Graupel is a type of snow that forms when snow flakes fall through parts of the atmosphere that have supercooled water droplets. Instead of maintaining the form of flat snow flakes and/or elongated snow crystals, the supercooled water condenses as a rime on the surface that results in a pellet shape. Superficially, graupel looks a bit like hail, and many people call it that, but hail is a solid ball of ice that forms in repeated freezing/thawing cycles as water/ice is subject to updrafts and downdrafts in thunderstorms. With a little extra attention, it’s not hard to identify graupel from its less solid feel and slightly fuzzy appearance.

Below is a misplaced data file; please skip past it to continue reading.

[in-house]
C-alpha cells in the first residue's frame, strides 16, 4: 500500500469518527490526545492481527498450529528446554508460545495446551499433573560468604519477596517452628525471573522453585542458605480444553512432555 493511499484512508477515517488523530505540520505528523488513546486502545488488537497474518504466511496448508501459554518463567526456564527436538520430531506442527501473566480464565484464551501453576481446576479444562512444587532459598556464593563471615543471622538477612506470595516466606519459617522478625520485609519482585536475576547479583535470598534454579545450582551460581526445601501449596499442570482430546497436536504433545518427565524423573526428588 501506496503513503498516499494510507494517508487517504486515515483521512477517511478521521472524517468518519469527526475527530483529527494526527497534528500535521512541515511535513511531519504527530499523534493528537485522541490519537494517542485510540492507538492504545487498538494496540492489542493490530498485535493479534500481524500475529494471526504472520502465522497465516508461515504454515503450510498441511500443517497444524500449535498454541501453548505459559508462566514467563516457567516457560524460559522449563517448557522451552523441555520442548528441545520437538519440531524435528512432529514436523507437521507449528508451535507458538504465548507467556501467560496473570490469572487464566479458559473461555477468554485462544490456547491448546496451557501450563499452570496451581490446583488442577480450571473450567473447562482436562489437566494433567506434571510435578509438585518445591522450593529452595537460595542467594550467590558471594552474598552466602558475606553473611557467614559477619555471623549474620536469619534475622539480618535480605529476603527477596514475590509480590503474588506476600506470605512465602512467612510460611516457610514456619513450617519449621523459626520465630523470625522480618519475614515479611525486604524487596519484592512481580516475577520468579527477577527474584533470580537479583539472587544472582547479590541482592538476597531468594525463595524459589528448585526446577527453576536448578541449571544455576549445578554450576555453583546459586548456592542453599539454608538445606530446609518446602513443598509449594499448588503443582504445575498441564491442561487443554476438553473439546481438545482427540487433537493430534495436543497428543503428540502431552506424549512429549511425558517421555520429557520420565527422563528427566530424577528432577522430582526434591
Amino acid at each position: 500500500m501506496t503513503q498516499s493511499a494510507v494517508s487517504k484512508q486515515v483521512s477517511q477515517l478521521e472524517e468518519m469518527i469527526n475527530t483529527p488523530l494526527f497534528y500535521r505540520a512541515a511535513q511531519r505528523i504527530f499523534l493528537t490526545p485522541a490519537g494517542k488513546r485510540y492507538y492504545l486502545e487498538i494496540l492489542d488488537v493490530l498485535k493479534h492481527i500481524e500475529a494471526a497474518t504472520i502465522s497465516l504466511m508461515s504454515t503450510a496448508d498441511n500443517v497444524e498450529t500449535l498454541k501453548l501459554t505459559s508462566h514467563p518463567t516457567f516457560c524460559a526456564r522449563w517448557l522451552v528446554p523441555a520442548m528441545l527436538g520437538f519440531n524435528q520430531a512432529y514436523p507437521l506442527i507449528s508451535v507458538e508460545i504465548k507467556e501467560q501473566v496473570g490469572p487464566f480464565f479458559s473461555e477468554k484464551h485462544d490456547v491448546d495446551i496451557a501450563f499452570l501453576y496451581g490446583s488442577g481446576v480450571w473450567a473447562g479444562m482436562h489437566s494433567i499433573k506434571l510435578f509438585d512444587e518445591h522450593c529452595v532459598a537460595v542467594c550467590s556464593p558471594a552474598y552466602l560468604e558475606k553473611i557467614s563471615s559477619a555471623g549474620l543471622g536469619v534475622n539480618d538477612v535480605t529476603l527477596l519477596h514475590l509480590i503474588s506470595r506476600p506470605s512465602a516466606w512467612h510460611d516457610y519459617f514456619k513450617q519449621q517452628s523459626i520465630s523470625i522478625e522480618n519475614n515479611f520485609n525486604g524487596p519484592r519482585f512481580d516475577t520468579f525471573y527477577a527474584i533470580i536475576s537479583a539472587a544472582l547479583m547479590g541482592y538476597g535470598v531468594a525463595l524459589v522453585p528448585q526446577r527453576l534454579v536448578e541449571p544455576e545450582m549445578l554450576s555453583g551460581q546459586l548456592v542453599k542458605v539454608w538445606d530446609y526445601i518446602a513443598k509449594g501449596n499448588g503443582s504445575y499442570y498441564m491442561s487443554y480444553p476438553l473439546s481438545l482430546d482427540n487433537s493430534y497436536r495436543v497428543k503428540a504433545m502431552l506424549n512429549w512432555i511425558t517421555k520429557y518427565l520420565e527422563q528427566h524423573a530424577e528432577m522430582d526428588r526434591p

In Sitka, graupel is a fairly common form of precipitation from at least late fall through spring. I remember as a kid noticing that it seemed to fall, sometimes quite heavily, and then shortly after, a more traditional snow would begin. At this point, I’m not sure how strong that relationship is, but it did hold this week. We had a fair amount of graupel Saturday, especially in the afternoon and evening, with snow developing later in the evening and falling through much of the night. Perhaps the conditions that prevail as a front moves through are conducive to graupel formation, with snow falling after the passage of the front.